The seven potential landing sites for the Crew Dragon
Image: NASA

This is all subject to change, as weather is a big limiting factor. The Crew Dragon is the first human-carrying spacecraft, since the Apollo missions, designed to land in water when it comes back to Earth, which means good weather at the landing site is key. NASA doesn’t want the astronauts landing in choppy water after pulling extra G forces on the way down to Earth. If things are too rough, the capsule could tip over, making it difficult for the astronauts to get out.

So for this landing, NASA wants calm waters and winds below 10 miles per hour at the landing site. The mission team doesn’t want rain or lightning in the area either. Originally, things weren’t looking good for a landing this weekend, as Hurricane Isaias was projected to track up the east coast of Florida on Saturday and Sunday. However, SpaceX has the option to land on the western coast of Florida if necessary, and NASA said it is moving forward with the schedule after a recent weather check.

“Once you separate from the space station, you’re committed to coming back.”

NASA and SpaceX will continue to evaluate if they need to move the undocking. But ultimately, undocking can be called off right at the last minute. “Literally, we have about an hour period where we can undock and if at the last minute we thought that the weather or something wasn’t okay, the SpaceX team could command the vehicle and Bob or Doug could stop and stop the whole undock sequence,” Reed said.

Once the Crew Dragon does undock from the station, that means the spacecraft is most likely going to splash down, according to Reisman. “Once you separate from the space station, you’re committed to coming back,” he says. “Because you are using up consumables on board the vehicle — like propellant, oxygen, and so forth.” SpaceX does have flexibility over when that splashdown occurs. Most of the landing opportunities occur about 15 or 17 hours after undocking, according to Reed. But SpaceX can delay the splashdown until two days later if necessary. The Crew Dragon also has enough resources on board — such as food, oxygen, and more — to last up to three days.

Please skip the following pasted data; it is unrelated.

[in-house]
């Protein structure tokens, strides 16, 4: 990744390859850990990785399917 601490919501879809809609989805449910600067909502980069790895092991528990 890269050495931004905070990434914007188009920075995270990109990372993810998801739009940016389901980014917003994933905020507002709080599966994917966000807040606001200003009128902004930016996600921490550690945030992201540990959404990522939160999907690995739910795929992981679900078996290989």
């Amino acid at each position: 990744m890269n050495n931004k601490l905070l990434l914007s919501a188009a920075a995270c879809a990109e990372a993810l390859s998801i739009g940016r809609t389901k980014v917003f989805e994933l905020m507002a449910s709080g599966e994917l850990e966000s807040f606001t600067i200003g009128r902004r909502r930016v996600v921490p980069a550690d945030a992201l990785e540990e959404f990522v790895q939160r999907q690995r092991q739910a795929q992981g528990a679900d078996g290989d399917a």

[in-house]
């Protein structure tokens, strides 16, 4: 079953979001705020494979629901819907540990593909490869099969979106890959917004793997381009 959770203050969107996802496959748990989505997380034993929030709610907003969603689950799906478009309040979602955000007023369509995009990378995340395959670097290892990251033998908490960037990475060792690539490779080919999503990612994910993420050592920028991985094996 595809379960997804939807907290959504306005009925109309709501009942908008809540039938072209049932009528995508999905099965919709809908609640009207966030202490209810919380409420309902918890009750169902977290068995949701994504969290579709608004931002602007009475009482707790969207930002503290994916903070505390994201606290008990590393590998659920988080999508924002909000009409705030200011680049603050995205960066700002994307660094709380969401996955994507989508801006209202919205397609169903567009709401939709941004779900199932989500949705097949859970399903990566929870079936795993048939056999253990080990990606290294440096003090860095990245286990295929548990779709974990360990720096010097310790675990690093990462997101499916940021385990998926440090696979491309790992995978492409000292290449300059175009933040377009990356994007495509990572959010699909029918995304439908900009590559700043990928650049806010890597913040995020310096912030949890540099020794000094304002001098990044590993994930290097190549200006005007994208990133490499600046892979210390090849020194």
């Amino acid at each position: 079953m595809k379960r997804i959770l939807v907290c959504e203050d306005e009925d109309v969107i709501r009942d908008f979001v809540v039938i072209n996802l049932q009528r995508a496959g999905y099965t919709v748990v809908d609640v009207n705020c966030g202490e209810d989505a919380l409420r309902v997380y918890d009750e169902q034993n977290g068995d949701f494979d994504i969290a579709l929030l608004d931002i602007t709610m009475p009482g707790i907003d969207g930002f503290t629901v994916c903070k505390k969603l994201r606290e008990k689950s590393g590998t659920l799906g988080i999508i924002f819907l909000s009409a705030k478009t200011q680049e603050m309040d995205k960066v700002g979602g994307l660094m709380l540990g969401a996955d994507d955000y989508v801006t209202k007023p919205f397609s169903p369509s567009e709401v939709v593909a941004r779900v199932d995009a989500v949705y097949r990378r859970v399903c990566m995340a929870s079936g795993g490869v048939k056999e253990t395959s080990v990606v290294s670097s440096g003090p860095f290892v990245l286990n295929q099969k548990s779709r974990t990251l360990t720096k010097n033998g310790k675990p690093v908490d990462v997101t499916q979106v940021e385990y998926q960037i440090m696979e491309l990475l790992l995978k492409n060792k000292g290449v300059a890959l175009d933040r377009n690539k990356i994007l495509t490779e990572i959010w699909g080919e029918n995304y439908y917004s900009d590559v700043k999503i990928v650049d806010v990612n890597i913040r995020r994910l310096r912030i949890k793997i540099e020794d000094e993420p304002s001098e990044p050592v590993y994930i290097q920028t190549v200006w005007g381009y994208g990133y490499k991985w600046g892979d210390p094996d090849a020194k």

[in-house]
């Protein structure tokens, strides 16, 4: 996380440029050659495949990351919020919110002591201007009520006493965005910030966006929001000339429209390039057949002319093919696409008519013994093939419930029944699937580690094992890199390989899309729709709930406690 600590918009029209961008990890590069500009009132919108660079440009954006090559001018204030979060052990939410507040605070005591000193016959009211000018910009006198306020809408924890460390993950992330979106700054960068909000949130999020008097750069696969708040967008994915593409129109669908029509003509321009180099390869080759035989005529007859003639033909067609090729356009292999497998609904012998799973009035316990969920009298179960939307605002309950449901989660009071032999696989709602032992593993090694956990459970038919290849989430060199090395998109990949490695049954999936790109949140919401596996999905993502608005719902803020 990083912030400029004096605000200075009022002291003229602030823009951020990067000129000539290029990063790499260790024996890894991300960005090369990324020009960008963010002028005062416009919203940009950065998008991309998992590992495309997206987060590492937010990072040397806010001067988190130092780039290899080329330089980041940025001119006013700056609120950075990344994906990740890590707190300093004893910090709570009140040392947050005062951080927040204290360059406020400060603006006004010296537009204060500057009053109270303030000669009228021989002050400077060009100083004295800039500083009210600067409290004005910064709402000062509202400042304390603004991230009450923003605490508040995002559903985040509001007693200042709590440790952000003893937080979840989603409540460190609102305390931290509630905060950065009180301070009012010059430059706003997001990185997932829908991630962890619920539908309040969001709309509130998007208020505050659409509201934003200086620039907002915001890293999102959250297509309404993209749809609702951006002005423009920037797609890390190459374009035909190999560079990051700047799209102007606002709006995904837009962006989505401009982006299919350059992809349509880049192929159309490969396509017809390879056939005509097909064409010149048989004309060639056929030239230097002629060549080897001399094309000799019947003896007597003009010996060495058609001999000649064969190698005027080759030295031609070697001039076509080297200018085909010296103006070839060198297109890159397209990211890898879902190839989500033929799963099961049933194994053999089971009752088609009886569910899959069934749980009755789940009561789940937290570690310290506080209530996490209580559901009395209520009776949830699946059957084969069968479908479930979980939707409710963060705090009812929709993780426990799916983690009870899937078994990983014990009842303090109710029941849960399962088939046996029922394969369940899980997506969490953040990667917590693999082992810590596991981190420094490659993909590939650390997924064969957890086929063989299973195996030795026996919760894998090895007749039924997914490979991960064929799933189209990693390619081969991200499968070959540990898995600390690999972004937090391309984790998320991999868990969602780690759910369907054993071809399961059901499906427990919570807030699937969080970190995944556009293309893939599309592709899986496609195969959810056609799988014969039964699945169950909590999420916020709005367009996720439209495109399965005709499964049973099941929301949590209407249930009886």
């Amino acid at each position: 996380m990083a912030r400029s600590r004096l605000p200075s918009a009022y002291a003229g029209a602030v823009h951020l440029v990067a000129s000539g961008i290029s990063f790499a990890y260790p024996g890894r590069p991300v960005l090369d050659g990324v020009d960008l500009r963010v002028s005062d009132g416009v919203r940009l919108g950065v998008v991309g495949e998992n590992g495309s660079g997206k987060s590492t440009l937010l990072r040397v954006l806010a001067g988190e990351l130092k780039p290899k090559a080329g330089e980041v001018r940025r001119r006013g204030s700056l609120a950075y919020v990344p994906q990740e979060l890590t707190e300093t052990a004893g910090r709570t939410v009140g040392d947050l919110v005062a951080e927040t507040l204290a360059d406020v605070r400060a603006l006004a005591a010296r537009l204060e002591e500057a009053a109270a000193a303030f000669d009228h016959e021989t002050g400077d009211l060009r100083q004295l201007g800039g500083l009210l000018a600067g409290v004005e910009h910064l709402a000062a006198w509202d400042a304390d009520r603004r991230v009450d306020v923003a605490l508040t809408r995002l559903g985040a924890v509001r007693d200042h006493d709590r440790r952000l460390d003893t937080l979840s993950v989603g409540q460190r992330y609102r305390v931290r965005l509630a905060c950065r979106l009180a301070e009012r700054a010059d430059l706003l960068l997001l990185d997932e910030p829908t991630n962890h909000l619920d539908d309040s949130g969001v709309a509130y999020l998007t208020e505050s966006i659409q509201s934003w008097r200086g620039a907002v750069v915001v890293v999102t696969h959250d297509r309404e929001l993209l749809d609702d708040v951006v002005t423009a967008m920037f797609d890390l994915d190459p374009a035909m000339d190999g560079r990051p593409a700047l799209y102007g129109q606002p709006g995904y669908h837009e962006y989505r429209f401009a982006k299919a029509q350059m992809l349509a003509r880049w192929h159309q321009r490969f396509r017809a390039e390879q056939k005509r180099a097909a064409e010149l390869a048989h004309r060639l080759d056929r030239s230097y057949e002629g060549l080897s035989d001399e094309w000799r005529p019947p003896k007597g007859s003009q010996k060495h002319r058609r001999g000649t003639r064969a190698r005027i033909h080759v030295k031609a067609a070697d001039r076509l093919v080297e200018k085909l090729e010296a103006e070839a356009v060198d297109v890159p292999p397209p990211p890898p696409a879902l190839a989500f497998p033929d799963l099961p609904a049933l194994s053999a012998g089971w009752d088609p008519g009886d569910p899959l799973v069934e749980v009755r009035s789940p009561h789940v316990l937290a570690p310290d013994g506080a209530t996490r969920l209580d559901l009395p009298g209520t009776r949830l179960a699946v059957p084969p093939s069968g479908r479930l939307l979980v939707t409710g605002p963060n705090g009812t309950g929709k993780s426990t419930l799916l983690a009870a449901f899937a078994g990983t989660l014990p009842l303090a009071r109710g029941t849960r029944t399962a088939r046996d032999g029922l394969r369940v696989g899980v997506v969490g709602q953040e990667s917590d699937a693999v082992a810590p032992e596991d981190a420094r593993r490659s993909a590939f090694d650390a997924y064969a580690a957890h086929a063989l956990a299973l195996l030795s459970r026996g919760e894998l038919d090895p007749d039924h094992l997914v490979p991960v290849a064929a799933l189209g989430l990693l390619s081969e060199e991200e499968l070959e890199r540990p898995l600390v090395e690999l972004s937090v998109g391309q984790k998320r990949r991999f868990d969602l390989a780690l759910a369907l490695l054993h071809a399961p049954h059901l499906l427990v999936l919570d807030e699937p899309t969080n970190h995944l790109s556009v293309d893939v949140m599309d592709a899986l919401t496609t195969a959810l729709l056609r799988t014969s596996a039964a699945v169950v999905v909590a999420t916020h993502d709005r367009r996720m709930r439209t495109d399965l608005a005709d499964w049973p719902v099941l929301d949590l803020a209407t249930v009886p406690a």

SpaceX’s Crew Dragon hoisted by the company’s recovery vessel, after completing its uncrewed flight test.
Image: SpaceX

Once in the water, Behnken and Hurley will wait inside the Crew Dragon until SpaceX’s two recovery boats arrive. The first vessel is designed to pull the Crew Dragon out of the water, while a crew of more than 40 people on board will help the astronauts out of the capsule. A second boat will recover the Crew Dragon’s parachutes, which will detach from the capsule after landing. If for some reason the astronauts are experiencing some kind of emergency, there is a helipad on board the main recovery boat, enabling a helicopter to evacuate Behnken and Hurley quickly from the splashdown site. But if that’s not necessary, the boat will take everyone to shore.

A successful landing should help pave the way for SpaceX to start doing routine missions

A successful landing should help pave the way for SpaceX to start doing routine missions to the ISS. A new Crew Dragon is already slated to fly in late September, carrying a crew of four to the space station for a longer mission. And then in spring of 2021, the Crew Dragon is scheduled for another flight with a crew of four. In fact, that mission next year will use the same Crew Dragon that Behnken and Hurley are coming home in. Just after SpaceX launched this Crew Dragon, NASA approved the company to reuse the capsules on future flights. And SpaceX says it won’t take long to turn them around. “We should be able to have Dragon refurbished and ready to go in just a matter of a couple months — two months,” Reed said.

But before Crew Dragon can be fly again, it has to come home. All eyes are on Behnken and Hurley’s return, and anxiety is high as the two attempt a safe landing. “Until they’re on the boat or even until they’re on shore and I see them get out of the Gulfstream [jet] in Houston, waving to the crowd, I’m still going to be nervous,” Reisman says.